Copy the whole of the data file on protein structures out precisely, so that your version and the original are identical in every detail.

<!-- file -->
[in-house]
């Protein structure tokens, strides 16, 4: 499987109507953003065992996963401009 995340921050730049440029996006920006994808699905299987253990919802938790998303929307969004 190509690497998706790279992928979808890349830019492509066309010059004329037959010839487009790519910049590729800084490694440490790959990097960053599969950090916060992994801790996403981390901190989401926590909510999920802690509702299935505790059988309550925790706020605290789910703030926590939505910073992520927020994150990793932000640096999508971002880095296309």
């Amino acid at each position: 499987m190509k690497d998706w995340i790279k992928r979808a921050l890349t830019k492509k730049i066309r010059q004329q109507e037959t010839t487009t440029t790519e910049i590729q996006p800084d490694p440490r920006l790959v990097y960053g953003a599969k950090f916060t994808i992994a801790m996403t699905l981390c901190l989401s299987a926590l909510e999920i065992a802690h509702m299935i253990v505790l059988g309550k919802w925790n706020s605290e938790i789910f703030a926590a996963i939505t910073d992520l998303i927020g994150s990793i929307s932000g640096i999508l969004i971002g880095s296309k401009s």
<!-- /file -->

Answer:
[in-house]
């Protein structure tokens, strides 16, 4: 499987109507953003065992996963401009 995340921050730049440029996006920006994808699905299987253990919802938790998303929307969004 190509690497998706790279992928979808890349830019492509066309010059004329037959010839487009790519910049590729800084490694440490790959990097960053599969950090916060992994801790996403981390901190989401926590909510999920802690509702299935505790059988309550925790706020605290789910703030926590939505910073992520927020994150990793932000640096999508971002880095296309």
């Amino acid at each position: 499987m190509k690497d998706w995340i790279k992928r979808a921050l890349t830019k492509k730049i066309r010059q004329q109507e037959t010839t487009t440029t790519e910049i590729q996006p800084d490694p440490r920006l790959v990097y960053g953003a599969k950090f916060t994808i992994a801790m996403t699905l981390c901190l989401s299987a926590l909510e999920i065992a802690h509702m299935i253990v505790l059988g309550k919802w925790n706020s605290e938790i789910f703030a926590a996963i939505t910073d992520l998303i927020g994150s990793i929307s932000g640096i999508l969004i971002g880095s296309k401009s």